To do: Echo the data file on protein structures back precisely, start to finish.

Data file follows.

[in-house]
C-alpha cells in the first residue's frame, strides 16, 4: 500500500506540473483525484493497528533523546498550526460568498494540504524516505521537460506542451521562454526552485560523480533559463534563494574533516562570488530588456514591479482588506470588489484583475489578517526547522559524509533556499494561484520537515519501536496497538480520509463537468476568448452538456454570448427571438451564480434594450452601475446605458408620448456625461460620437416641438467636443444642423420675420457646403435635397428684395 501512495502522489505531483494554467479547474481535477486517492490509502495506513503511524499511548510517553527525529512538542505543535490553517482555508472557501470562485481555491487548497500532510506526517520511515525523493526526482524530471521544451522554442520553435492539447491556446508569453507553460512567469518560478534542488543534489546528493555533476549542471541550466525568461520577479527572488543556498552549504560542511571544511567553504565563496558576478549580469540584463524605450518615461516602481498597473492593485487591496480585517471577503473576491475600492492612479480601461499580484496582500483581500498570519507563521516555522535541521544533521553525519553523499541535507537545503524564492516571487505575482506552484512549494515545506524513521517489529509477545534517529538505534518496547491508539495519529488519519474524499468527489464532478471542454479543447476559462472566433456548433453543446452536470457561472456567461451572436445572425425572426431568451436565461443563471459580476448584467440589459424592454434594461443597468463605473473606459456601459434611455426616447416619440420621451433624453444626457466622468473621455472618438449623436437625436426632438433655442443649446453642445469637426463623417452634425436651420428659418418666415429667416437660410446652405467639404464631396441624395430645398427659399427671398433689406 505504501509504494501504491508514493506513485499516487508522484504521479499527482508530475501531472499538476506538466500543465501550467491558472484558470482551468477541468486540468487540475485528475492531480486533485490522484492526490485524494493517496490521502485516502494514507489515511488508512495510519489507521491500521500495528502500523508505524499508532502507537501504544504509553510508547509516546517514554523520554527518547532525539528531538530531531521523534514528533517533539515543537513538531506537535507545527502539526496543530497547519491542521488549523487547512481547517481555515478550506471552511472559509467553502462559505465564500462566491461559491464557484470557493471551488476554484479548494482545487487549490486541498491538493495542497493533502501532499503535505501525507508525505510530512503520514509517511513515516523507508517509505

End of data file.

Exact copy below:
[in-house]
C-alpha cells in the first residue's frame, strides 16, 4: 500500500506540473483525484493497528533523546498550526460568498494540504524516505521537460506542451521562454526552485560523480533559463534563494574533516562570488530588456514591479482588506470588489484583475489578517526547522559524509533556499494561484520537515519501536496497538480520509463537468476568448452538456454570448427571438451564480434594450452601475446605458408620448456625461460620437416641438467636443444642423420675420457646403435635397428684395 501512495502522489505531483494554467479547474481535477486517492490509502495506513503511524499511548510517553527525529512538542505543535490553517482555508472557501470562485481555491487548497500532510506526517520511515525523493526526482524530471521544451522554442520553435492539447491556446508569453507553460512567469518560478534542488543534489546528493555533476549542471541550466525568461520577479527572488543556498552549504560542511571544511567553504565563496558576478549580469540584463524605450518615461516602481498597473492593485487591496480585517471577503473576491475600492492612479480601461499580484496582500483581500498570519507563521516555522535541521544533521553525519553523499541535507537545503524564492516571487505575482506552484512549494515545506524513521517489529509477545534517529538505534518496547491508539495519529488519519474524499468527489464532478471542454479543447476559462472566433456548433453543446452536470457561472456567461451572436445572425425572426431568451436565461443563471459580476448584467440589459424592454434594461443597468463605473473606459456601459434611455426616447416619440420621451433624453444626457466622468473621455472618438449623436437625436426632438433655442443649446453642445469637426463623417452634425436651420428659418418666415429667416437660410446652405467639404464631396441624395430645398427659399427671398433689406 505504501509504494501504491508514493506513485499516487508522484504521479499527482508530475501531472499538476506538466500543465501550467491558472484558470482551468477541468486540468487540475485528475492531480486533485490522484492526490485524494493517496490521502485516502494514507489515511488508512495510519489507521491500521500495528502500523508505524499508532502507537501504544504509553510508547509516546517514554523520554527518547532525539528531538530531531521523534514528533517533539515543537513538531506537535507545527502539526496543530497547519491542521488549523487547512481547517481555515478550506471552511472559509467553502462559505465564500462566491461559491464557484470557493471551488476554484479548494482545487487549490486541498491538493495542497493533502501532499503535505501525507508525505510530512503520514509517511513515516523507508517509505